In 2000, Eltahawy moved to the United States to continue her career in journalism after a ten-year period of working for media outlets in the Middle East. It is at this point in time where her personal narrative began as she shifted from writing objectively to publishing opinion pieces. As she stated in a lecture at Columbia University, “the ‘I’ in my writing became important because I am Muslim and Egyptian”.
The emphasis on a personal narrative that Eltahawy takes pride in is superior in that it serves to replace previous discourse produced from the outside. This personal trajectory causes harm to the widespread interpretation of what and who the Muslim woman is.
The strength in this portrayal is an exceptional story from within, in which a woman relays the injustices that she faced in the world, as opposed to the outsider view that merely observes. It receives a response of empathy for these oppressed women from the Western audience that was also moved by Laura Bush’s plight to save Afghan women from the Taliban after the September 11th terrorist attack. The similarity between Bush and Eltahawy is remarkable, in that they both suggest through their monologues that what is inherently wrong with the Muslim world is their men.
As a result of her fieldwork in Egypt which recorded the experiences of religious women, Saba Mahmood proposes a critique of native voices like Eltahawy’s, in which she states that “the popularity and ideological force of … the Muslim woman author to embody the double figure of insider and victim [is a] key subject within Orientalist understandings of women in Muslim societies” (Mahmood 84). Reading about the gendered constraints in the Middle East from one Egyptian woman solidifies the orientalist assumption that all Arab women are subject to these realities. It further entails that those who exist within the context of religion and culture that Eltahawy contests take a subordinate position.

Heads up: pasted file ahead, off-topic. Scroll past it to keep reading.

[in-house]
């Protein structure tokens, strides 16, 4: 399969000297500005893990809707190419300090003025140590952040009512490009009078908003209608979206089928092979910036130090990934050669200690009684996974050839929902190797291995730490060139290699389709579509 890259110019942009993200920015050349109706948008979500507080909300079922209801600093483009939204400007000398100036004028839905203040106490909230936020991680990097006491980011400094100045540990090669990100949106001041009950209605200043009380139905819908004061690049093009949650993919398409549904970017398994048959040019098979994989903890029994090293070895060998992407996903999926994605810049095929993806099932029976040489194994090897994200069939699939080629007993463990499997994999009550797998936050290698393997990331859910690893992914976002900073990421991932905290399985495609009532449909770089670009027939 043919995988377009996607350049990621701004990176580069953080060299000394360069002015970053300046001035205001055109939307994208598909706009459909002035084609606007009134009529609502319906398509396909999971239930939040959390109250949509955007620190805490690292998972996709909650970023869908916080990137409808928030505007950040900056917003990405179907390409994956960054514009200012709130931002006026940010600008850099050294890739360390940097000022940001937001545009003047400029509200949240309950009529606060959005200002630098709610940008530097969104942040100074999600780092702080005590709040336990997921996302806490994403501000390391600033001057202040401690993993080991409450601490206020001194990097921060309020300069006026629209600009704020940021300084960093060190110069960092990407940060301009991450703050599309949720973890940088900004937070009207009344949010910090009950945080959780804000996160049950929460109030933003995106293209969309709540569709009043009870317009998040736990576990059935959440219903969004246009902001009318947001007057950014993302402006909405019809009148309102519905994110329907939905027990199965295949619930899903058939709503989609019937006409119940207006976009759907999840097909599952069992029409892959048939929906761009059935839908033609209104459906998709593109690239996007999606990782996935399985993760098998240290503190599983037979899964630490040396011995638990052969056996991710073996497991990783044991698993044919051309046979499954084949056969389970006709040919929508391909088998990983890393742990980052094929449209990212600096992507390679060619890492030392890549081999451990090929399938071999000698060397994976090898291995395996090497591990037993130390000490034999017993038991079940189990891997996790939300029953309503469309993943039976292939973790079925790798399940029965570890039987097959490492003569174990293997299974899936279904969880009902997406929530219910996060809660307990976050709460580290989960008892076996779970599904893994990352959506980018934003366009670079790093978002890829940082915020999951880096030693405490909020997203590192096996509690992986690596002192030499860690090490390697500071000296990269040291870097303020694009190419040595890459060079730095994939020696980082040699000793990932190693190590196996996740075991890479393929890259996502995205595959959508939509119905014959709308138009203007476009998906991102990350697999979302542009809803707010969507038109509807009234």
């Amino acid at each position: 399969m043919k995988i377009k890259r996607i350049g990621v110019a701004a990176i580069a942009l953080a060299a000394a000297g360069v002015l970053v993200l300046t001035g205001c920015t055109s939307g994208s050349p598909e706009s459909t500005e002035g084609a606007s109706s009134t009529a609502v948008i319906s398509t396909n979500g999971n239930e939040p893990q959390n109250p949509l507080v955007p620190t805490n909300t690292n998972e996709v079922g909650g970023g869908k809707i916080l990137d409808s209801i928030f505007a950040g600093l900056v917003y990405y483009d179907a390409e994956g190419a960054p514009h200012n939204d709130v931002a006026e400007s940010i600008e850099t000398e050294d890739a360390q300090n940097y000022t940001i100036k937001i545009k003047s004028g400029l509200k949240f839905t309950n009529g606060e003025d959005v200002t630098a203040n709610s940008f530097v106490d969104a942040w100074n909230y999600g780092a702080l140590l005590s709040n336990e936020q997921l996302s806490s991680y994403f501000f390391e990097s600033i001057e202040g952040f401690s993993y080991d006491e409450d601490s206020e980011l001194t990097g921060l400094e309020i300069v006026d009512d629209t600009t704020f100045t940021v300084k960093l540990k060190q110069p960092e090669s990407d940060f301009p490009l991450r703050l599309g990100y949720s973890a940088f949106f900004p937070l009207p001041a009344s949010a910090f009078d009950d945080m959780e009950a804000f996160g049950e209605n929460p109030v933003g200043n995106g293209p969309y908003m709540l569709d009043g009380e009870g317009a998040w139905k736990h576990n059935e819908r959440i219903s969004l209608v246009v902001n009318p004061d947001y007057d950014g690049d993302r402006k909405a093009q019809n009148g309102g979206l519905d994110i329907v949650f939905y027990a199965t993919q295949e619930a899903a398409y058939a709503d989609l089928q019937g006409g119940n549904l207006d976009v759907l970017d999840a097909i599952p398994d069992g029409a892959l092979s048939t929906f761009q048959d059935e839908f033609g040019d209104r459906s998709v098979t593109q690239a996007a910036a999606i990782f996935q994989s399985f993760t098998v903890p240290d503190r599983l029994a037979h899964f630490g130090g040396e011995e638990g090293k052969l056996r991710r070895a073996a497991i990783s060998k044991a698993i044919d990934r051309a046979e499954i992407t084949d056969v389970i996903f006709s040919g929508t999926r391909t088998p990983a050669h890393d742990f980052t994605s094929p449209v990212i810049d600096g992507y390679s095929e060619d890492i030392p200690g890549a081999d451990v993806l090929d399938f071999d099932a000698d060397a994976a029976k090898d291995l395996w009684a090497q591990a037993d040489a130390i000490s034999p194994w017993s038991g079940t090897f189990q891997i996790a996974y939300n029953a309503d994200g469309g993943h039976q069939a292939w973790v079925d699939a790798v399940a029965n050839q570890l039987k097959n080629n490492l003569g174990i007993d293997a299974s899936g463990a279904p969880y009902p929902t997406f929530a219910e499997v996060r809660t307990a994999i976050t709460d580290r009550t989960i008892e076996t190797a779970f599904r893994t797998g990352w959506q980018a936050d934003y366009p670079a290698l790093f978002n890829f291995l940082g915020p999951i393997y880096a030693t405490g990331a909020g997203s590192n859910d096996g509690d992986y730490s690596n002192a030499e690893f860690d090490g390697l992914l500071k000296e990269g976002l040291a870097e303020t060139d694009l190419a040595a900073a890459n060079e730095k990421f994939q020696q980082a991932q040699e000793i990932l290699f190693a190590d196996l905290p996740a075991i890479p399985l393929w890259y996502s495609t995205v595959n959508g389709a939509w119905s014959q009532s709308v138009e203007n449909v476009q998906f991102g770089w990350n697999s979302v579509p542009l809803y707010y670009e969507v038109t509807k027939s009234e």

This is not to propose that women who live under dire constraints and are subject to misogynist realities have invalid sentiments. Instead, this view simplifies and illustrates a one-sided image that assumes that only bad things happen to women in this part of the world, as years of colonial scholarship suggest. Mahmood argues that “in order for us to be able to judge, in a morally and politically informed way, even those practices we consider objectionable, it is important to take into consideration the desires, motivations, commitments, and aspirations of the people to whom these practices are important” (225).
The emphasis on a personal narrative that Eltahawy takes pride in is superior in that it serves to replace previous discourse produced from the outside. This personal trajectory causes harm to the widespread interpretation of what and who the Muslim woman is by assuming that this identity has one face. In addition to delving into the position that Eltahawy takes, it is integral to contextualize the transition of the Muslim woman in Egypt throughout time.
WOMEN IN RELIGIOUS MOVEMENTS: EGYPT